The research team included Åsa Torinsson Naluai, Ladan Saadat Vafa, Audur H. Gudjonsdottir, Henrik Arnell, Lars Browaldh, and Daniel Agardh. They are variously affiliated with the Institute of Biomedicine, Department of Microbiology & Immunology, Sahlgrenska Academy, University of Gothenburg, Gothenburg, Sweden; the Institute of Clinical Sciences, Sahlgrenska Academy at the University of Gothenburg, Gothenburg, Sweden; the Department of Pediatric Gastroenterology, Hepatology and Nutrition, Karolinska University Hospital and Division of Pediatrics, CLINTEC, Karolinska Institute, Stockholm, Sweden; the Department of Clinical Science and Education, Karolinska Institute, Sodersjukhuset, Stockholm, Sweden; the Department of Mathematical Sciences, Chalmers University of Technology, Gothenburg, Sweden; the Diabetes & Celiac Disease Unit, Department of Clinical Sciences, Lund University, Malmö, Sweden; and with the Nathan S Kline Institute in the U.S.A.
    First, the team used liquid chromatography-tandem mass spectrometry (LC/MS) to analyze amino acid levels in fasting plasma samples from 141 children with celiac disease and 129 non-celiac disease controls. They then crafted a general linear model using age and experimental effects as covariates to compare amino acid levels between children with celiac disease and non-celiac control subjects.
    Compared with the control group, seven out of twenty-three children with celiac disease showed elevated levels of the the following amino acids: tryptophan; taurine; glutamic acid; proline; ornithine; alanine; and methionine.
    The significance of the individual amino acids do not survive multiple correction, however, multivariate analyses of the amino acid profile showed significantly altered amino acid levels in children with celiac disease overall and after correction for age, sex and experimental effects.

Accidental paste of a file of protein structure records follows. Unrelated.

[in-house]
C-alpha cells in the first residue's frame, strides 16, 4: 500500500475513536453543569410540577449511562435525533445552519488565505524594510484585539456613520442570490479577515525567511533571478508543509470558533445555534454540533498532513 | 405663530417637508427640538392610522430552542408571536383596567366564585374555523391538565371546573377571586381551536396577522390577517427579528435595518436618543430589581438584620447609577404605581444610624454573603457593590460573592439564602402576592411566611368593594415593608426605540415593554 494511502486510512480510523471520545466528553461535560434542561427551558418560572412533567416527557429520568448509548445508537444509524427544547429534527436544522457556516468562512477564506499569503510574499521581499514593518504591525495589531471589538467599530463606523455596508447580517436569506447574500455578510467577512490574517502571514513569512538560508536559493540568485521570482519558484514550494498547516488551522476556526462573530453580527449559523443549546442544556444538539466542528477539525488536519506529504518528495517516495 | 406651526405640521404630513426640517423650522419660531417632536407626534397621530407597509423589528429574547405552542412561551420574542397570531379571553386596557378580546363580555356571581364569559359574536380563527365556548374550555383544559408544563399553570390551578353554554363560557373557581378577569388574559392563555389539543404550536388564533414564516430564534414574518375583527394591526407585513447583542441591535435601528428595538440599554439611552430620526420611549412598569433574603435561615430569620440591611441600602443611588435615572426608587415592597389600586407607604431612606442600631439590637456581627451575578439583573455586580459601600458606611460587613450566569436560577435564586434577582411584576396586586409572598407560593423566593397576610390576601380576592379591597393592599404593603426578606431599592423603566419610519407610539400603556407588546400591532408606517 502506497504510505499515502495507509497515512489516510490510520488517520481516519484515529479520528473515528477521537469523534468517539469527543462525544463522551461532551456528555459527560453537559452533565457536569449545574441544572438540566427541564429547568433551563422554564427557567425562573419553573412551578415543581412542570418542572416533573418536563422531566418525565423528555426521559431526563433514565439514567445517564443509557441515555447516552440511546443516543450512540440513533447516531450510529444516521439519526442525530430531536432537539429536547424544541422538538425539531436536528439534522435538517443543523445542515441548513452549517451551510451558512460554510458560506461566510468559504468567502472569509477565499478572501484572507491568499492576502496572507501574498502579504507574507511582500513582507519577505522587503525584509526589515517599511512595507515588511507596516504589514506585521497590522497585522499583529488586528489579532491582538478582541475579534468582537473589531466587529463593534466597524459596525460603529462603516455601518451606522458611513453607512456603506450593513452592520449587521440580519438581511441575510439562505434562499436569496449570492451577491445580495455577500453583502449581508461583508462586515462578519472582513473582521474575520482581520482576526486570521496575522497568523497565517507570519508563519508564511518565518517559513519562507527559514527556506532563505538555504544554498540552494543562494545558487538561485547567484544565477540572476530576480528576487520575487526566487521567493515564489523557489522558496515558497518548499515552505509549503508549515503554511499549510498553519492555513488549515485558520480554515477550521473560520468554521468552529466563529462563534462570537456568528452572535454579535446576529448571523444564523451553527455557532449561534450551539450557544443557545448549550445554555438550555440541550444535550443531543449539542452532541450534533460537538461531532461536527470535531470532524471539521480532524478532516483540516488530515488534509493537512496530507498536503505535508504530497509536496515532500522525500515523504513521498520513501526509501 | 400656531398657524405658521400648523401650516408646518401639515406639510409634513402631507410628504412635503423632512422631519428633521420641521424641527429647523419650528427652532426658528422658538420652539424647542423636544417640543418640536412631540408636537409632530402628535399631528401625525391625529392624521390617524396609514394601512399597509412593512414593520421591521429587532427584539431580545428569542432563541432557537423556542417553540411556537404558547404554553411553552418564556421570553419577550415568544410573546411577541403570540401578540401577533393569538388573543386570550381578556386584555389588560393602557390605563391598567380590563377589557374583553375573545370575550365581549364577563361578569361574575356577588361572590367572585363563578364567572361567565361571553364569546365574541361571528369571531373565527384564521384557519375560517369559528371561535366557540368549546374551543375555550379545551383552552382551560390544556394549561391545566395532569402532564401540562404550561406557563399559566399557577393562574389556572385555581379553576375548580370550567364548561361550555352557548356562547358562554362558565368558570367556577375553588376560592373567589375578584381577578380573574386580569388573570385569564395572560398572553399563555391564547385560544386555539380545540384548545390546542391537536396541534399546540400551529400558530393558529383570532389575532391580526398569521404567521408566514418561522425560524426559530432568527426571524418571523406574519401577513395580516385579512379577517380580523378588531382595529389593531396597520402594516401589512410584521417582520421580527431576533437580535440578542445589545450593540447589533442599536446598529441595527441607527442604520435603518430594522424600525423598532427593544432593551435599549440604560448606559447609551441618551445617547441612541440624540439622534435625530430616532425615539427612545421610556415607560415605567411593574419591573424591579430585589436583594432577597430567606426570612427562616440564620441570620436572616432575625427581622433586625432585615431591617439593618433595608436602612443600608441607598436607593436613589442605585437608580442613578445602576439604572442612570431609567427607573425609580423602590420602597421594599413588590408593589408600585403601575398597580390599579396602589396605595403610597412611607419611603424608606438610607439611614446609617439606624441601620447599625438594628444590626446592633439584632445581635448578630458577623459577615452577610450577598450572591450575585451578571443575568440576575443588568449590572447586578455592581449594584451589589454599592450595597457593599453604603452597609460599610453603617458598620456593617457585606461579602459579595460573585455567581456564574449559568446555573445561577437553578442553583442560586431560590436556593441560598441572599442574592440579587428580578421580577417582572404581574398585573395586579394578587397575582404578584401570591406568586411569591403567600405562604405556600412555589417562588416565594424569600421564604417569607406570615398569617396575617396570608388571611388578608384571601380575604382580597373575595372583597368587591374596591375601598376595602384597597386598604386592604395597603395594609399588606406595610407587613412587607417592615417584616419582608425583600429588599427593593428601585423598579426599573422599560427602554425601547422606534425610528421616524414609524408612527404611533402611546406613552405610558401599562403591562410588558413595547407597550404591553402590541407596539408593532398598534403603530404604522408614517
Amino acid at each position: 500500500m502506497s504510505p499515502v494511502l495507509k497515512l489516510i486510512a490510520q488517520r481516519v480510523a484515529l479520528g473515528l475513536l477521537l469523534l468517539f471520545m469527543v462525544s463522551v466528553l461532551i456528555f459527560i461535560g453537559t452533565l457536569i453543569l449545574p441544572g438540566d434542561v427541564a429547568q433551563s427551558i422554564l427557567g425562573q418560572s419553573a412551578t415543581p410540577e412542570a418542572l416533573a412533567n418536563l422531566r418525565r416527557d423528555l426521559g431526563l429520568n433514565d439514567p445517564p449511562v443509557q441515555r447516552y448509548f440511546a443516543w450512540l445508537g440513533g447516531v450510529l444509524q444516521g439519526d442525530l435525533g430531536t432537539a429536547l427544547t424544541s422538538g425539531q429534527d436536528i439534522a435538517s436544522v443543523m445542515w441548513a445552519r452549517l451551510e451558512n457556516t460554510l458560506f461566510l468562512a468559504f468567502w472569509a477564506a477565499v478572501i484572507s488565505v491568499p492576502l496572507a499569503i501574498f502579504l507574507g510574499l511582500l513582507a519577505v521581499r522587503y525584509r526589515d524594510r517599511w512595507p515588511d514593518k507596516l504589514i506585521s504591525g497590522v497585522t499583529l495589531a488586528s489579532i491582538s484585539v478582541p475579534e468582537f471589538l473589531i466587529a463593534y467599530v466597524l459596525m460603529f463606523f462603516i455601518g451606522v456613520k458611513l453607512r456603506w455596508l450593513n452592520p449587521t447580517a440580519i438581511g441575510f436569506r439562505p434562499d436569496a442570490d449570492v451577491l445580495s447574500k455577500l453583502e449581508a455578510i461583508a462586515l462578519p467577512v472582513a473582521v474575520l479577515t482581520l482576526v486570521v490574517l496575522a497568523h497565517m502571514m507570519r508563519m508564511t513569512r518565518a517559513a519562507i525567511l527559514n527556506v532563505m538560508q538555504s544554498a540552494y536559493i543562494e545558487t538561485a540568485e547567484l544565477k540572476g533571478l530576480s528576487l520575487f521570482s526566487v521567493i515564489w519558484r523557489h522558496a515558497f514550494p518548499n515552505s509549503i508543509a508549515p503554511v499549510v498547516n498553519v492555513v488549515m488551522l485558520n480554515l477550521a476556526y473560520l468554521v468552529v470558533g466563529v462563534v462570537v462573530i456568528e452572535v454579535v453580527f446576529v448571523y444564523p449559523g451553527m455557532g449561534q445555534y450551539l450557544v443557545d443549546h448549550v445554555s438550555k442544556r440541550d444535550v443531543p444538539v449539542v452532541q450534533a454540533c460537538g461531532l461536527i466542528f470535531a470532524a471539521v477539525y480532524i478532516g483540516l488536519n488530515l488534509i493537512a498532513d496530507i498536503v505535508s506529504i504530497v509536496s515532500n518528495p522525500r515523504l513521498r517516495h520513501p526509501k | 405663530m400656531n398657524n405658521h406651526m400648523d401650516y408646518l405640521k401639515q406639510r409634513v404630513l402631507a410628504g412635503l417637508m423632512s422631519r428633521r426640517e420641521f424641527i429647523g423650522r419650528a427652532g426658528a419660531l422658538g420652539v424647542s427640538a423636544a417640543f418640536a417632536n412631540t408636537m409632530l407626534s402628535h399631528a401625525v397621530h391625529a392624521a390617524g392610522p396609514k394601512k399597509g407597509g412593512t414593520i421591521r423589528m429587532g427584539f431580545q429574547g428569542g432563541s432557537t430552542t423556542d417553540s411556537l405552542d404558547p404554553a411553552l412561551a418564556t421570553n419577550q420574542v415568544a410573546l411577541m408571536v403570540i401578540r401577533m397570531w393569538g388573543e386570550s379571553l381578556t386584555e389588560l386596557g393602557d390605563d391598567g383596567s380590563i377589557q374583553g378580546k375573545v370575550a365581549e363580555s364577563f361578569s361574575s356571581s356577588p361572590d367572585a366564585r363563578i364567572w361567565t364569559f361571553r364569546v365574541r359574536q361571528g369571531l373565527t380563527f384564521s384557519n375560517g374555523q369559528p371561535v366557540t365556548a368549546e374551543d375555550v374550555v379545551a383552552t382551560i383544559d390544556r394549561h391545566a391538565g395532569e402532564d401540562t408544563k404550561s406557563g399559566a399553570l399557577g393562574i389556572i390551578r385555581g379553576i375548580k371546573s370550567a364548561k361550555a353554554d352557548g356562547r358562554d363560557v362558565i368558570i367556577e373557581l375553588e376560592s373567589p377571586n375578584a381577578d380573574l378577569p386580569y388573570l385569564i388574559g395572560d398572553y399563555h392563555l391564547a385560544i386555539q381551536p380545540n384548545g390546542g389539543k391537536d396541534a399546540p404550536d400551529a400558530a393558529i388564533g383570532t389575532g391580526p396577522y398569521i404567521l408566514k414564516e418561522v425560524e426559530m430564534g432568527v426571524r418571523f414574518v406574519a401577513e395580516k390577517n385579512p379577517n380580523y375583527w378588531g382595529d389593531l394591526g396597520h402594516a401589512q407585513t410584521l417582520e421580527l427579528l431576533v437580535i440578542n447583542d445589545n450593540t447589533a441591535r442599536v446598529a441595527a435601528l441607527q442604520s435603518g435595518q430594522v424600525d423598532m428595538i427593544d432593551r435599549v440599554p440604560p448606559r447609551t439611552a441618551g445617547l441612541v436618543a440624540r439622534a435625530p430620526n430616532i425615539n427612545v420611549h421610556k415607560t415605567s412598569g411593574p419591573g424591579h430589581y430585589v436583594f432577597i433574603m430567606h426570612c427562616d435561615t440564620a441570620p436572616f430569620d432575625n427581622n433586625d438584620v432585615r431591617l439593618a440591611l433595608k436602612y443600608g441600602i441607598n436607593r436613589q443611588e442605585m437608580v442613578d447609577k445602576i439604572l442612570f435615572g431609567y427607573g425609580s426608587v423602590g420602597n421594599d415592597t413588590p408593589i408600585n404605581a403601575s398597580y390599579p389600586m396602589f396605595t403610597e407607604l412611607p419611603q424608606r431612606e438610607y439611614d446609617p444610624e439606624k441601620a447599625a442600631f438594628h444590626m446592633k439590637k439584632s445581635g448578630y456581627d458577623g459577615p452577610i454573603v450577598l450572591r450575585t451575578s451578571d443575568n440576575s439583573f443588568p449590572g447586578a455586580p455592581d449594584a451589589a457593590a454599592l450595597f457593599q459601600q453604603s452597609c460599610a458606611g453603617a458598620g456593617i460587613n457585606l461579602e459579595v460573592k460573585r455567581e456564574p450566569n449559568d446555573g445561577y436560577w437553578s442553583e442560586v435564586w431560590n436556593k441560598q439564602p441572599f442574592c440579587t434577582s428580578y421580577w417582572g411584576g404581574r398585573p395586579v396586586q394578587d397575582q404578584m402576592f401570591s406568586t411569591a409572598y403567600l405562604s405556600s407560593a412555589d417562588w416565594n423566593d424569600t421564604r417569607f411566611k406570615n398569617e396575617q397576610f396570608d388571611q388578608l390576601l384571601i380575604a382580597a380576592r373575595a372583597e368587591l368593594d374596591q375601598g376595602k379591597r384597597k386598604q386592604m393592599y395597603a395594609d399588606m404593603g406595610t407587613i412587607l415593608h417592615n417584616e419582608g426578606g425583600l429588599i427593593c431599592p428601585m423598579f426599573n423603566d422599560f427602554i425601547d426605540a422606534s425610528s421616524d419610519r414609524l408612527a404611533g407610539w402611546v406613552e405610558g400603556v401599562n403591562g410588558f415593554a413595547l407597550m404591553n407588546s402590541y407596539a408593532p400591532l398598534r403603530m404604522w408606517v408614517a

This study shows that amino acids can influence inflammation and may play a role in the development of celiac disease.
    Source:
    PLoS One. 2018; 13(3): e0193764. doi: & 10.1371/journal.pone.0193764

    Jefferson Adams
    Celiac.com 04/18/2018 - To the relief of many bewildered passengers and crew, no more comfort turkeys, geese, possums or other questionable pets will be flying on Delta or United without meeting the airlines' strict new requirements for service animals.
    If you’ve flown anywhere lately, you may have seen them. People flying with their designated “emotional support” animals. We’re not talking genuine service animals, like seeing eye dogs, or hearing ear dogs, or even the Belgian Malinois that alerts its owner when there is gluten in food that may trigger her celiac disease.
    Now, to be honest, some of those animals in question do perform a genuine service for those who need emotional support dogs, like veterans with PTSD.
    However, many of these animals are not service animals at all. Many of these animals perform no actual service to their owners, and are nothing more than thinly disguised pets. Many lack proper training, and some have caused serious problems for the airlines and for other passengers.
    Now the major airlines are taking note and introducing stringent requirements for service animals.
    Delta was the first to strike. As reported by the New York Times on January 19: “Effective March 1, Delta, the second largest US airline by passenger traffic, said it will require passengers seeking to fly with pets to present additional documents outlining the passenger’s need for the animal and proof of its training and vaccinations, 48 hours prior to the flight.… This comes in response to what the carrier said was a 150 percent increase in service and support animals — pets, often dogs, that accompany people with disabilities — carried onboard since 2015.… Delta said that it flies some 700 service animals a day. Among them, customers have attempted to fly with comfort turkeys, gliding possums, snakes, spiders, and other unusual pets.”
    Fresh from an unsavory incident with an “emotional support” peacock incident, United Airlines has followed Delta’s lead and set stricter rules for emotional support animals. United’s rules also took effect March 1, 2018.
    So, to the relief of many bewildered passengers and crew, no more comfort turkeys, geese, possums or other questionable pets will be flying on Delta or United without meeting the airlines' strict new requirements for service and emotional support animals.
    Source:
    cnbc.com